Do I blame companies for being in this state where they are not able to adapt to their customers’ changing expectations? No. For the most part, over the past three decades, companies have purchased siloed products that capture everything an organization needs to know about their customers, their preferences, expectations, and more. The problem is, many of these systems don’t talk to each other, and so the proliferation of “systems of record” have clogged the companies’ ability to react and see their customers as a single entity.
If the customer has transparency – and insight – into your company and your products, don’t you think it would be good for you as a company to have the same level of insight into your customers? For example, what products your customers have purchased, how they use them, where they use them, upsell opportunities, and more. Laggard companies use the excuse that their IT organizations can’t keep up with the changing demands. While that is likely true, if companies continue with the traditional way of physically integrating siloed systems, they will continue to fail to gain better customer transparency and insight.
Forward-looking companies realize that customer insight comes from the ability to see your customer from different perspectives in what I call a single version of the truth. This single version of the truth comes from aggregating and consolidating data collected from all these siloed systems into a unified set of data without moving the physical data. Sounds too good to be true, I know, but the combination of Enterprise Search 2.0, knowledge management and customer experience management, can deliver on this view.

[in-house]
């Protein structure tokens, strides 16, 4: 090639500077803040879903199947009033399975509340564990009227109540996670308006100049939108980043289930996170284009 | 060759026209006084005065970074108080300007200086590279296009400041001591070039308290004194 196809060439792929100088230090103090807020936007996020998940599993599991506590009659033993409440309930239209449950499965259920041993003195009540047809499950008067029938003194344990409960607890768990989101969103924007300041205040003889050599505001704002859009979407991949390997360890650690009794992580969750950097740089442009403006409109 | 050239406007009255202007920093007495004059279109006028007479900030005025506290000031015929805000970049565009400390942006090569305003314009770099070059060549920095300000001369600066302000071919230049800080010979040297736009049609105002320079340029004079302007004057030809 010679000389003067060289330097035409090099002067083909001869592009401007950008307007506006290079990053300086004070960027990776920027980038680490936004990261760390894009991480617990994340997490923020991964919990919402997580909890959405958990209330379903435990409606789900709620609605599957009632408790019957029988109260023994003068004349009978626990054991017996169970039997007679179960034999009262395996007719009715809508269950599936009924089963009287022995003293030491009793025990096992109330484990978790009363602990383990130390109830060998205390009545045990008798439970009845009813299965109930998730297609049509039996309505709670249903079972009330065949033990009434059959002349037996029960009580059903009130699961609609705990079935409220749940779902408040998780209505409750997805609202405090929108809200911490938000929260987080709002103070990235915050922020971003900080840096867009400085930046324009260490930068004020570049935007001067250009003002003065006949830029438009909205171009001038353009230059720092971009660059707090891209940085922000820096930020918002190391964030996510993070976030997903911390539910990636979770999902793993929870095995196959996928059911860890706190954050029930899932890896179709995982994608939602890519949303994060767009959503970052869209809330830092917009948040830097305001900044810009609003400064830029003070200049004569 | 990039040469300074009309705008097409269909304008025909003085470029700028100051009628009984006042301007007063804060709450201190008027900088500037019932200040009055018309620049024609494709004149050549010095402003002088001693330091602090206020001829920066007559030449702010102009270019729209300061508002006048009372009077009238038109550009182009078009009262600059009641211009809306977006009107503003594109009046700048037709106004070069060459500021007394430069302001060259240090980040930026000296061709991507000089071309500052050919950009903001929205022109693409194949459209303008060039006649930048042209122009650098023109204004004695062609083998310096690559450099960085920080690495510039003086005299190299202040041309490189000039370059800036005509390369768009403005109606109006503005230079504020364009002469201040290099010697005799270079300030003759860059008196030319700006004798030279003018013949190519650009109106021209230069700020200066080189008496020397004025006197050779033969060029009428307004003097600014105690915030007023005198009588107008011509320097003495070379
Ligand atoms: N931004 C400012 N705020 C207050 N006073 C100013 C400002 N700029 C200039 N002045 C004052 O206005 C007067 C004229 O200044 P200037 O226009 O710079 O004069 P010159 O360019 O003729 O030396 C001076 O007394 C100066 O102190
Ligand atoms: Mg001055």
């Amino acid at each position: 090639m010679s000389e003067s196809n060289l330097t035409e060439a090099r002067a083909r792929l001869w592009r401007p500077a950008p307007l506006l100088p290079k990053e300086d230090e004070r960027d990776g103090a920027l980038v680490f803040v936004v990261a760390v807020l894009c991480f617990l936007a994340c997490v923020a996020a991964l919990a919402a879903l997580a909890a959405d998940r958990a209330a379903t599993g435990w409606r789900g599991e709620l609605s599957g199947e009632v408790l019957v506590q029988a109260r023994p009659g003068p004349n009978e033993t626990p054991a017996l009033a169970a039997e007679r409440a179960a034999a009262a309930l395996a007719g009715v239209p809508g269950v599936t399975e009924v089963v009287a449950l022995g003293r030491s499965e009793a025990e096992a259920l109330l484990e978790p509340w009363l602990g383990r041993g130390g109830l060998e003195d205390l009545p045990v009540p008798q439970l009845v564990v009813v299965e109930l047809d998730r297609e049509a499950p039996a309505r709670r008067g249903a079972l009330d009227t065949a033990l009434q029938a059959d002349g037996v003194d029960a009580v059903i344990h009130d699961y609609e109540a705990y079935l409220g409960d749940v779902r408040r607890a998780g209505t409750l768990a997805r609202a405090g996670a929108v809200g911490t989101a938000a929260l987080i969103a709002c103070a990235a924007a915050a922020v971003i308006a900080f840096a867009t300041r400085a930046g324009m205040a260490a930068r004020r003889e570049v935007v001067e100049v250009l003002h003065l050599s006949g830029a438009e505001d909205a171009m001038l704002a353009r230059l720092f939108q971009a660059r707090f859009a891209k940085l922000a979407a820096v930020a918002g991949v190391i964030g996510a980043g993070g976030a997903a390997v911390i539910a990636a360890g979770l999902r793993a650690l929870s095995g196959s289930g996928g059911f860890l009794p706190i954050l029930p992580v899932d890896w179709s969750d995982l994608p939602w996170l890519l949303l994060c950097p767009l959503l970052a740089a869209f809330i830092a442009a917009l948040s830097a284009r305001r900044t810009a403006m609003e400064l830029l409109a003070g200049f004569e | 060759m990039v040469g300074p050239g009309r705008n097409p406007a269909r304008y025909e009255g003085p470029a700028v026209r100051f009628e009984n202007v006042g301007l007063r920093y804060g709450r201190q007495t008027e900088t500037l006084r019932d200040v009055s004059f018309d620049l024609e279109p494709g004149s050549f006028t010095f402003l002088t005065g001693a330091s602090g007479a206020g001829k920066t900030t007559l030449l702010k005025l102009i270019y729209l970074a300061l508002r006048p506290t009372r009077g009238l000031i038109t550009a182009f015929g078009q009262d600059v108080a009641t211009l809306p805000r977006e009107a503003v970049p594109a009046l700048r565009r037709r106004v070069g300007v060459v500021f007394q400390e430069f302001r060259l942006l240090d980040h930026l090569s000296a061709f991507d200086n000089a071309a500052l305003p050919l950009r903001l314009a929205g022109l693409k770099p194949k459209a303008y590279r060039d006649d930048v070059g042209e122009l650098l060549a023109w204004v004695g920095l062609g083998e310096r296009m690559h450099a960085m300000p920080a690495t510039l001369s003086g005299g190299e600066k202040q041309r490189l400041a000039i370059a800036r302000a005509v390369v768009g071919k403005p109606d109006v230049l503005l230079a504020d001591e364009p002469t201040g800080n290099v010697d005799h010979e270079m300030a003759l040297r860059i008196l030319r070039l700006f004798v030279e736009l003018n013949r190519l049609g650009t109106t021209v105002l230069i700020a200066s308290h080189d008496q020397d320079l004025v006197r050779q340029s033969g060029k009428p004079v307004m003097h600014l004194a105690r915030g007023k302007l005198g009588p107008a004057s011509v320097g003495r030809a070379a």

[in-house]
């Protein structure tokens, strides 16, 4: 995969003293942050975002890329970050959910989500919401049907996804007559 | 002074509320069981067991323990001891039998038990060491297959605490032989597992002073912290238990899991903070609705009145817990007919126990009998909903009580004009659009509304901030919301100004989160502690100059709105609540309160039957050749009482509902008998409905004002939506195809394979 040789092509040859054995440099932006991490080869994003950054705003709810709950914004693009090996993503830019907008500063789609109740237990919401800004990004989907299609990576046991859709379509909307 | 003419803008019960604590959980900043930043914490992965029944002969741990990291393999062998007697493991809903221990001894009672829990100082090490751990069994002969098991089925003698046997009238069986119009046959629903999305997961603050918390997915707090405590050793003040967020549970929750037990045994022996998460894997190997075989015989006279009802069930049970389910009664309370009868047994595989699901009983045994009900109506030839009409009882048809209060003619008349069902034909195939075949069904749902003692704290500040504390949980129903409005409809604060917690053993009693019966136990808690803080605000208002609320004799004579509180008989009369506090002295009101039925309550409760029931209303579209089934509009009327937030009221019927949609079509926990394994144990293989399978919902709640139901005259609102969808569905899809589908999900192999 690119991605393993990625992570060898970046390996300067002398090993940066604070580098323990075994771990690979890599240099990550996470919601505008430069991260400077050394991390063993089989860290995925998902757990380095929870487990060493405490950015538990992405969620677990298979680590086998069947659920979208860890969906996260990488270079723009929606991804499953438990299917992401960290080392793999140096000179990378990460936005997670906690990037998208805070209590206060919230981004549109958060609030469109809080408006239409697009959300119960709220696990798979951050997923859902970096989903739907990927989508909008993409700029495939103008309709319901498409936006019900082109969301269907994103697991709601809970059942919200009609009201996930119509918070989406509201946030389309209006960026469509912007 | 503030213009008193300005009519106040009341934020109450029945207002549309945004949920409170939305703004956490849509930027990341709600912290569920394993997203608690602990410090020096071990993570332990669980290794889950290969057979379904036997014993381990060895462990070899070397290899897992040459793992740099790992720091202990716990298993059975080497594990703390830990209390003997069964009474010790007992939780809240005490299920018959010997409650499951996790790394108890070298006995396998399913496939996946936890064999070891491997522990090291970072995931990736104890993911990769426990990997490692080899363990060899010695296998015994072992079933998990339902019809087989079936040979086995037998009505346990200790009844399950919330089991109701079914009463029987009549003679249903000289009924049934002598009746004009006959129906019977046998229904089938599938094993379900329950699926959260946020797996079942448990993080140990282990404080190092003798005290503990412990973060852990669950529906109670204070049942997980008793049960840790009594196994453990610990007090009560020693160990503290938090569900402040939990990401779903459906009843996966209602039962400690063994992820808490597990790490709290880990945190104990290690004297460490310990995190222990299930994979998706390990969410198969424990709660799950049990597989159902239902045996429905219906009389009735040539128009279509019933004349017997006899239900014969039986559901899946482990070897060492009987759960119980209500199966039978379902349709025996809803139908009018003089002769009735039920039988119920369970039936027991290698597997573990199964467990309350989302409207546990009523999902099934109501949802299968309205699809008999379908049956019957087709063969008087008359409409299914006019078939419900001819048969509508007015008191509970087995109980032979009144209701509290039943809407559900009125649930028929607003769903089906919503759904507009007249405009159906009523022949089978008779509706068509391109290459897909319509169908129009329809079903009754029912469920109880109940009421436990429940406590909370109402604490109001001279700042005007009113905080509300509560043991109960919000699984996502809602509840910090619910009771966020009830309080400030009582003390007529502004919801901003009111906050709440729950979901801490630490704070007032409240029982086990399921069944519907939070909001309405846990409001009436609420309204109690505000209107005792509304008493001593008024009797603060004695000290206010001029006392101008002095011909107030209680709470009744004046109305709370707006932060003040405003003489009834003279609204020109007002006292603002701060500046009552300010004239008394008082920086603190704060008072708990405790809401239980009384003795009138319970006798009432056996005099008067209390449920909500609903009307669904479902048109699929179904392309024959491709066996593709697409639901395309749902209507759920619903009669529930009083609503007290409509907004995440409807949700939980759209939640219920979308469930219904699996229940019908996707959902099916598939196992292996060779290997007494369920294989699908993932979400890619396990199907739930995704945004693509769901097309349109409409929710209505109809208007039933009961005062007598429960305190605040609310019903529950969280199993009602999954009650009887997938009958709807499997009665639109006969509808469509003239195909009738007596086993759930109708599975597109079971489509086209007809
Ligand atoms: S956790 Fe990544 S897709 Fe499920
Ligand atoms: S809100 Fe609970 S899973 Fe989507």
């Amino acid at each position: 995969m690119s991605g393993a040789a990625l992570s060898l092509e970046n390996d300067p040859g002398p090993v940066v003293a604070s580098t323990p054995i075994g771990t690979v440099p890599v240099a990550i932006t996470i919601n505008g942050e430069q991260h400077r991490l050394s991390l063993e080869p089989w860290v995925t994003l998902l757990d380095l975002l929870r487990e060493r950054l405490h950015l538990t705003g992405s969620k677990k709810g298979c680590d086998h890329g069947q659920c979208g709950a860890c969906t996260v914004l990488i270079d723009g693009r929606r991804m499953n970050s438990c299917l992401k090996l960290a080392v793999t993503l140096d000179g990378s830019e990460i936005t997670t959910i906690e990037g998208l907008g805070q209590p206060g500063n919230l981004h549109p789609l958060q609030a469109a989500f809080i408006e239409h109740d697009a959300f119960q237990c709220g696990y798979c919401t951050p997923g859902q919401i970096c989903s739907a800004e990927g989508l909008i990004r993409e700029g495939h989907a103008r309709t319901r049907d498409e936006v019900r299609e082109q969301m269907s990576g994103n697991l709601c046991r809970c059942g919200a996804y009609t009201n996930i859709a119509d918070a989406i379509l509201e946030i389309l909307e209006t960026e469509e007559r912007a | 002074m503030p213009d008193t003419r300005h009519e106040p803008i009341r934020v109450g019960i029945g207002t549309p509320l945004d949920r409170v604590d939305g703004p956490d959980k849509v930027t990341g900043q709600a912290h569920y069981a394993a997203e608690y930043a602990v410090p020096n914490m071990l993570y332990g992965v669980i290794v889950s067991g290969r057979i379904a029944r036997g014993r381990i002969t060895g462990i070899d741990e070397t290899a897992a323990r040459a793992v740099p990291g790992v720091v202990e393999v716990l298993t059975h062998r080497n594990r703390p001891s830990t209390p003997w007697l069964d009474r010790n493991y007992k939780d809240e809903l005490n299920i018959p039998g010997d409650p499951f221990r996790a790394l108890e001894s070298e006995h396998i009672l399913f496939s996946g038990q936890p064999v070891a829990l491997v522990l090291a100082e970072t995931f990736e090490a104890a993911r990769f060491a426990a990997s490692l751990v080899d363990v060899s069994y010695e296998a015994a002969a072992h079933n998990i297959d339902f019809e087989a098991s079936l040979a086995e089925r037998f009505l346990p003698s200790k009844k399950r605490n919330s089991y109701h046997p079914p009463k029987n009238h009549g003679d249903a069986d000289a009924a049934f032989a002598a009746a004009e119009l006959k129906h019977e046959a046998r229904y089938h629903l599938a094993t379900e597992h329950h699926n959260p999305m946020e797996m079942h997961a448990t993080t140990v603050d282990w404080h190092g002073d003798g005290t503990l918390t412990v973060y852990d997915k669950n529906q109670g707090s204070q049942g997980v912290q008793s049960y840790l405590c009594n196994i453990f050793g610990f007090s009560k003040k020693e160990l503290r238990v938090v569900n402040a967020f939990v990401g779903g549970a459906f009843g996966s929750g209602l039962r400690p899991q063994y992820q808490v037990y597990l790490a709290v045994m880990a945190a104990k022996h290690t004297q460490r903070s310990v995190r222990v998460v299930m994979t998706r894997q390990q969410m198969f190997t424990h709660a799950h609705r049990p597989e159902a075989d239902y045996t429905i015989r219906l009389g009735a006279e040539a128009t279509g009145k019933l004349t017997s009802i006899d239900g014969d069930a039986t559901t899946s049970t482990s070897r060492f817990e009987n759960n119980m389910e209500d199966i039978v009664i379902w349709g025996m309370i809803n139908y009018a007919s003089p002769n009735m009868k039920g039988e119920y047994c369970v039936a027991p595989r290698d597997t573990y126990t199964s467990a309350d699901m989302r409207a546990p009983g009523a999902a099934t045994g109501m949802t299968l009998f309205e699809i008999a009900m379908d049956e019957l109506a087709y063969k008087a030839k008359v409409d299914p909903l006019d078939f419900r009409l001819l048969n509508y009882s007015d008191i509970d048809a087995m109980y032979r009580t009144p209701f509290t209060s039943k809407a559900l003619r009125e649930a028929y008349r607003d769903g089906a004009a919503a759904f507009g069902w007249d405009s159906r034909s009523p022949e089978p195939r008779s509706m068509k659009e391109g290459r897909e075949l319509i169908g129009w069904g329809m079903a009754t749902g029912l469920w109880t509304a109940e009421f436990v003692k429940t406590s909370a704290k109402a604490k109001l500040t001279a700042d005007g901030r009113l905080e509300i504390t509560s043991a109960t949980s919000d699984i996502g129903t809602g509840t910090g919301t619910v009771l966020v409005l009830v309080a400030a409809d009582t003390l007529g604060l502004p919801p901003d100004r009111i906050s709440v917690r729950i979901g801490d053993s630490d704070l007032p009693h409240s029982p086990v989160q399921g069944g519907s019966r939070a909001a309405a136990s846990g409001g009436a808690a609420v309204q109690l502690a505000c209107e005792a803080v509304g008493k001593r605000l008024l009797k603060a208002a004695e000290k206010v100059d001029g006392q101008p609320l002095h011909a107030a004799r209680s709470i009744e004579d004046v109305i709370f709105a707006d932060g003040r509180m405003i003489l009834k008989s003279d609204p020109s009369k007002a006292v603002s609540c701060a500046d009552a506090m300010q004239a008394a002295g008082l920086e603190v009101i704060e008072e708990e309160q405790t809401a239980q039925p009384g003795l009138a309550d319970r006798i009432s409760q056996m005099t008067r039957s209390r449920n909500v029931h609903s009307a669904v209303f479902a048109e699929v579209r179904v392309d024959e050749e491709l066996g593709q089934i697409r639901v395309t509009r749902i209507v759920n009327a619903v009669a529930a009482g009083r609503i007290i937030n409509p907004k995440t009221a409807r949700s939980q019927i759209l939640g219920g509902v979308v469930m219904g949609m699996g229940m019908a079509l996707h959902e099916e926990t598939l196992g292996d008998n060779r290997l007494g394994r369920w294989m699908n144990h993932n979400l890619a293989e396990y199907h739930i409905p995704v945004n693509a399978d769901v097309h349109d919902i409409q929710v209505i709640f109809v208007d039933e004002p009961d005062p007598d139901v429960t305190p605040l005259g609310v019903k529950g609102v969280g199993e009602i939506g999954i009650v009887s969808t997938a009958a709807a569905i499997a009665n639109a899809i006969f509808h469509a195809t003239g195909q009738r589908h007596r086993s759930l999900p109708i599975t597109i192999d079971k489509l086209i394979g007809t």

When the company and customer have a balanced transparency of each other, tremendous value is generated in the people, products, process and most importantly, the relationships, between them all. Until companies take the initiative to unify their view, and provide insight into their customers and customer service operations, there will always be an imbalance and the debate will go on.
The word social has taken on so many meanings in the past few years that the word itself can create confusion. Try tying it to the value to be created and you’ve added more confusion. Let’s define it by its basic elements:
- Social = the wisdom of crowds
- Social is about trust, trusted sources, verified sources
- Social is about finding the people who know what you need to know
- Social is about what people think
Consumers use social content for all kinds of activities, from shopping decisions to where invest. It all starts with an Internet search – but generally only to locate a site that has consolidated the information they need – such as a Yahoo:Finance site. There they would enter a stock ticker symbol or name, and view the resulting 360-view of, for example, GE, as a possible investment. They would see stock price, price history over time, key ratios and statistics, news and related blogs, similar stocks they may want to invest in, analysts covering GE, and more. They can navigate through this view, and dive into any of the related materials. Same for online shopping, even for looking up a friend on Facebook, where they would see their friend, recent activities, their friend’s friends, groups, news, and more. Consumers expect this immediate, concise, 360 degree view of information that’s important to them – all within seconds.